Antibiotics for asymptomatic bacteriuria prolong hospitalization with no clinical benefit
Antibiotic treatment of asymptomatic bacteriuria (ASB) does not improve clinical outcomes and leads to longer hospitalization among inpatients, according to a retrospective cohort study.
“We found high treatment rates of ASB in hospitalized patients and identified patient characteristics associated with antibiotic treatment of ASB [such as older age and dementia],” said the researchers.
“[In addition], no benefit associated with ASB treatment in the hospitalized patient was identified, but potential harm includes an association with longer duration of hospitalization,” they said, calling for interventions to prevent inappropriate antibiotic treatment in elderly, hospitalized patients.
The study, conducted at 46 hospitals in Michigan, US, involved 2,733 hospitalized adults (median age 77 years, 78.2 percent female) who were diagnosed with ASB following a positive urine culture without signs or symptoms of urinary tract infection (UTI). Of these, 82.7 percent (n=2,259) received antibiotic treatment* for a median 7 days, with ceftriaxone the most frequently prescribed antibiotic at treatment onset (61.6 percent) and fluoroquinolones the most frequently prescribed at discharge (33.2 percent).
Escherichia coli (E. coli) and Klebsiella species were the most commonly isolated pathogens from urine culture (50.2 and 15.3 percent, respectively).
About 39 percent of patients had diabetes, 20.5 percent had dementia, 41.6 percent had chronic kidney disease, and 13.7 percent had an indwelling urinary catheter.
The likelihood of receiving antibiotic treatment for ASB increased with age (odds ratio [OR], 1.10 per 10-year increase, 95 percent confidence interval [CI], 1.02–1.18; p=0.01) and among those with urinary incontinence (OR, 1.81, 95 percent CI, 1.36–2.41; p<0.001), dementia (OR, 1.57, 95 percent CI, 1.15–2.13; p=0.004), or acute altered mental state (AMS; OR, 1.93, 95 percent CI, 1.23–3.04; p=0.004). [JAMA Intern Med 2019;doi:10.1001/jamainternmed.2019.2871]
Patients with peripheral leucocytosis (white blood cell [WBC] count >10,000 cells/μL; OR, 1.55, 95 percent CI, 1.21–2.00; p<0.001), E. coli bacteriuria (OR, 1.42, 95 percent CI, 1.12–1.79; p=0.003), positive urinalysis (detection of leukocyte esterase or nitrite or >5 WBCs per high-power field; OR, 2.83, 95 percent CI, 2.05–3.93; p<0.001), or urine culture (≥100,000 colony-forming units per high-power field; OR, 2.30, 95 percent CI, 1.83–2.91; p<0.001) were also more likely to receive treatment for ASB.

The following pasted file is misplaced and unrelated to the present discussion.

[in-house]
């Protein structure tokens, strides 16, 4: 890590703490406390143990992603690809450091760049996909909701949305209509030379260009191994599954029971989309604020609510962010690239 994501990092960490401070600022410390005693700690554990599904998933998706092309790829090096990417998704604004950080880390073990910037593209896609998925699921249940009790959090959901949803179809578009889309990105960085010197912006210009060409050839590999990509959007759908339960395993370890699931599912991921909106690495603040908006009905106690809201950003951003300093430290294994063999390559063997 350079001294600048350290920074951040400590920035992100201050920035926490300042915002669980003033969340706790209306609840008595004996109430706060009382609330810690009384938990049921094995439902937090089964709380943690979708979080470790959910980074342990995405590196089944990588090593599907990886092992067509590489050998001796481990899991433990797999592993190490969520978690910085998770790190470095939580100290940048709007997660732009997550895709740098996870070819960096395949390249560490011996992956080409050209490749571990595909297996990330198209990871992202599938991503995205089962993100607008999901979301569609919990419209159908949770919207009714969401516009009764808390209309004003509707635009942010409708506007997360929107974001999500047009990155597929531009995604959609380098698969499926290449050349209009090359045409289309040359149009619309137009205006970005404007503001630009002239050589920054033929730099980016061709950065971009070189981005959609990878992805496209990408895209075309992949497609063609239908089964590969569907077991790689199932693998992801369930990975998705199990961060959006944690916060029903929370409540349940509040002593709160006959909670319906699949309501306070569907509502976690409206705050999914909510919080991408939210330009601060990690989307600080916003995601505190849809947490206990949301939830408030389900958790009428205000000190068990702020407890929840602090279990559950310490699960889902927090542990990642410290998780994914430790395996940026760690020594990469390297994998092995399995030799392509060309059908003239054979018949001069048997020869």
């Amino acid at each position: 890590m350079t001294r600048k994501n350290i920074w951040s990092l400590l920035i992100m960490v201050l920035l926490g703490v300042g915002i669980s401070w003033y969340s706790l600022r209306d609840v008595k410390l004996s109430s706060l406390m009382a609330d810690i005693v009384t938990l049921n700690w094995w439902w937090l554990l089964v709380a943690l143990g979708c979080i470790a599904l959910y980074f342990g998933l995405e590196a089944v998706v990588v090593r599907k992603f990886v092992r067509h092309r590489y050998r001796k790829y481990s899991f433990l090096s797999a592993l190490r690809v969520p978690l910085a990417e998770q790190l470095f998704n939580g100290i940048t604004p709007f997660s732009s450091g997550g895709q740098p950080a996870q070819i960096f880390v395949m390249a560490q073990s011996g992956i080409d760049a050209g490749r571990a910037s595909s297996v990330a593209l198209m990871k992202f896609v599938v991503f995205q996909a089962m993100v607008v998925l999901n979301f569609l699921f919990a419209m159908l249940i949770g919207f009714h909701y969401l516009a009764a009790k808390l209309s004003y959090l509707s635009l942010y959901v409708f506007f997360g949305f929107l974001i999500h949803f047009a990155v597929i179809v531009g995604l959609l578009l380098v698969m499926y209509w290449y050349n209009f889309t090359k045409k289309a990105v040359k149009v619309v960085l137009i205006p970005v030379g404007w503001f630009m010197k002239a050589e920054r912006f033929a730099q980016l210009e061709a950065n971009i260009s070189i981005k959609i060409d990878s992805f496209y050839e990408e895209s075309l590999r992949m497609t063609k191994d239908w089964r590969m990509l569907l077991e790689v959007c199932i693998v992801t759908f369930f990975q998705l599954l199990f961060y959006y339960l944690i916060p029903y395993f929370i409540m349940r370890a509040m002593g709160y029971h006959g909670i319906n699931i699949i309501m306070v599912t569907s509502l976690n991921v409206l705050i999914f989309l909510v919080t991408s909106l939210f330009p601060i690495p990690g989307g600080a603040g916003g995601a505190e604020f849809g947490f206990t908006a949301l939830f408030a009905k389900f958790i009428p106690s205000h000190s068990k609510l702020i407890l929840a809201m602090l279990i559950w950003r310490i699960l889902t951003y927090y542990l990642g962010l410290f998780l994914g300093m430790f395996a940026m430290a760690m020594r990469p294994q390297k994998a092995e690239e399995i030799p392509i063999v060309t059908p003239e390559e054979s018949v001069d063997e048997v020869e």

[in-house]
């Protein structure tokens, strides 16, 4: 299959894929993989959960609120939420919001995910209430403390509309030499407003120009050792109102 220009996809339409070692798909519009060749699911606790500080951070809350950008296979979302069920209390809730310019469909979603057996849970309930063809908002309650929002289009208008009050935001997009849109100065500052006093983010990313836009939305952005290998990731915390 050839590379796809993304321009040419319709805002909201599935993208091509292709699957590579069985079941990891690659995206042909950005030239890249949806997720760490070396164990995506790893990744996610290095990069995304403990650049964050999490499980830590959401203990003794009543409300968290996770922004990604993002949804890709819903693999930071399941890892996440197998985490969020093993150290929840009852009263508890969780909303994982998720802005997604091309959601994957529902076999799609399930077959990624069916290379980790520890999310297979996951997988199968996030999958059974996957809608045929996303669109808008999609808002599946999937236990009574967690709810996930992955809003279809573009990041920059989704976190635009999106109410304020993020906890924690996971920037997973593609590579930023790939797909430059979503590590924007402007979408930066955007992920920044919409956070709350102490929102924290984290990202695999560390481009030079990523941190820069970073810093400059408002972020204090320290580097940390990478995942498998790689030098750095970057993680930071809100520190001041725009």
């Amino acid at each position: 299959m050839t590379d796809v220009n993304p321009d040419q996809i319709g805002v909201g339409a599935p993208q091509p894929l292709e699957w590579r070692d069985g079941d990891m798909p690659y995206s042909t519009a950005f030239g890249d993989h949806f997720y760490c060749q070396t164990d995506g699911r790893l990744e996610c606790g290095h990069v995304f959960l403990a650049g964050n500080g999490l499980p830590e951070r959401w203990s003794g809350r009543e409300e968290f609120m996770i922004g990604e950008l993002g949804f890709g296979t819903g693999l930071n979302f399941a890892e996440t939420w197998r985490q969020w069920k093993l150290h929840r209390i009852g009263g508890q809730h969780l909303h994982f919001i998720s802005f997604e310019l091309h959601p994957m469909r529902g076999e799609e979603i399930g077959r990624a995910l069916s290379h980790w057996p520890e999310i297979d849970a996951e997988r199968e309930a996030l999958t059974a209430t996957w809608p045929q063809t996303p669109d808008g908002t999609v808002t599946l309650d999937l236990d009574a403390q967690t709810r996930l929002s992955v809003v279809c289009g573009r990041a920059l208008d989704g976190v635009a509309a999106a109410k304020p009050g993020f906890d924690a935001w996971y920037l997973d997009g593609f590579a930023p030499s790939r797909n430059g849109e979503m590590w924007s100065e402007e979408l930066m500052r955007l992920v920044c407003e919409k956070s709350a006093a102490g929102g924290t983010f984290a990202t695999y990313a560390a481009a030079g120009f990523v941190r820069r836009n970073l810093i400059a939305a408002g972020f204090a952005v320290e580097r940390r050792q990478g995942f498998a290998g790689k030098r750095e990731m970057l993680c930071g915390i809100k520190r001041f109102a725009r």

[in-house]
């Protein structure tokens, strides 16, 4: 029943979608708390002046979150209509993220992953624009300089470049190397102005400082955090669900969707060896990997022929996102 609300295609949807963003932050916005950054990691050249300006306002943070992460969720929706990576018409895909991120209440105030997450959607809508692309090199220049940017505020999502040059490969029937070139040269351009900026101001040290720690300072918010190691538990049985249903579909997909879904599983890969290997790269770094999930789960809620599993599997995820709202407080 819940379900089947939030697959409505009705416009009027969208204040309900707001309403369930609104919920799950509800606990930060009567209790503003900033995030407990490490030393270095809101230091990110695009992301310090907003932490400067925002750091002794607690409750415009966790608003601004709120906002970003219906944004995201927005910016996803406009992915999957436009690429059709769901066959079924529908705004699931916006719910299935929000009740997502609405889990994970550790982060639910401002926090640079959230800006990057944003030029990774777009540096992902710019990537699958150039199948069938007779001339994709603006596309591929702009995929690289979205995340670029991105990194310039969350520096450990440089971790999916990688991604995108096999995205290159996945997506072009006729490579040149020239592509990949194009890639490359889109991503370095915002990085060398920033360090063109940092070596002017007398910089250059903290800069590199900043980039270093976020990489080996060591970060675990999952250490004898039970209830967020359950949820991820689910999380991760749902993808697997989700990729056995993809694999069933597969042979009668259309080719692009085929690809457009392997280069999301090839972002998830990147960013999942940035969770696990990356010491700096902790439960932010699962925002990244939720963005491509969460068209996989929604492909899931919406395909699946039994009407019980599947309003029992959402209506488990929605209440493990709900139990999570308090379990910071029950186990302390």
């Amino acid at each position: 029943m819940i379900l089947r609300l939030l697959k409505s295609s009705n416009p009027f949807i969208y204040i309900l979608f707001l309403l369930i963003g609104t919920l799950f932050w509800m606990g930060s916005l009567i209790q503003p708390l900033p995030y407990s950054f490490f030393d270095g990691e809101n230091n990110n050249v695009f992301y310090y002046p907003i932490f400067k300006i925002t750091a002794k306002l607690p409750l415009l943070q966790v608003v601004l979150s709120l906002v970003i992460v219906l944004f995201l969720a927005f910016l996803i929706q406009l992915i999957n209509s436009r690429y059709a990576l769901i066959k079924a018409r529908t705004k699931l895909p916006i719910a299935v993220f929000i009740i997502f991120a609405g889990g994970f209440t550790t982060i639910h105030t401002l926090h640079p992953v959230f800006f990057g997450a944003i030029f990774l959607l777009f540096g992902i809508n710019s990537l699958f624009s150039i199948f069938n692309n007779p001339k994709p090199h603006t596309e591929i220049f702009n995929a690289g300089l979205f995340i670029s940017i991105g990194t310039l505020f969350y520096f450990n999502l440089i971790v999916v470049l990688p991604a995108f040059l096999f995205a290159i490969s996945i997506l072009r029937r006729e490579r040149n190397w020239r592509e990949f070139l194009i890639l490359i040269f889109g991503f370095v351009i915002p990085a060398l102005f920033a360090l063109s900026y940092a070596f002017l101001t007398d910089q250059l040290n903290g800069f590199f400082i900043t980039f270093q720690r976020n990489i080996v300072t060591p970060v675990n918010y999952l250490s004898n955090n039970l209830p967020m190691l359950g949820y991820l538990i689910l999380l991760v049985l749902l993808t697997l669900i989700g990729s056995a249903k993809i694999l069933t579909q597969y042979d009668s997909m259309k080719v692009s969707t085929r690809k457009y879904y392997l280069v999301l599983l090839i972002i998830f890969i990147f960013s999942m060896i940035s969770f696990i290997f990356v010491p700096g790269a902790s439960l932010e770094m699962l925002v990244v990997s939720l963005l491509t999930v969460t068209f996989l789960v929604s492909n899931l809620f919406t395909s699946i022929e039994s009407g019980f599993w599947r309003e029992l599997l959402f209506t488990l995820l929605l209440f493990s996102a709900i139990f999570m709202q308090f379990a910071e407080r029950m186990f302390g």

Likelihood of death (p=0.35), readmission (p=0.14), emergency department visit (p=0.52), discharge to post-acute care facility (p=0.22), and Clostridioides difficile infection (p=0.86) within 30 days of hospital discharge did not differ between patients who did and did not receive antibiotics.
Patients who received antibiotics were hospitalized for a longer period following urine test** than those who did not receive antibiotics (median 4 vs 3 days, relative risk, 1.37, 95 percent CI, 1.28–1.47; p<0.001).
“These findings support guideline recommendations against ASB treatment among hospitalized patients and suggest potential harm associated with treatment,” said the researchers.
The factors identified as associated with increased likelihood of treatment are common among elderly patients. Coupled with an elevated risk of antibiotic-related adverse events, this age group is at especially high risk of inappropriate antibiotic treatment, they said.
In this study, abnormal urinalysis was the most common cause (42.6 percent) of indication for urine culture. While a negative urinalysis “makes a UTI unlikely”, a positive urinalysis does not necessarily signal a UTI or call for antibiotic therapy, said the researchers.
“Given the high prevalence of both pyuria [91.4 percent] and ASB in this population, reflex urine culturing may potentially further contribute to inappropriate antibiotic use in hospitalized elderly patients. [D]iagnostic stewardship interventions and education should emphasize the poor positive predictive value of abnormal urinalysis results and emphasize symptoms as the correct prompt for urine testing and UTI diagnosis,” they said.
However, they acknowledged that prompt antibiotic therapy may be warranted in some cases, using qSOFA*** score as a guide, for instance.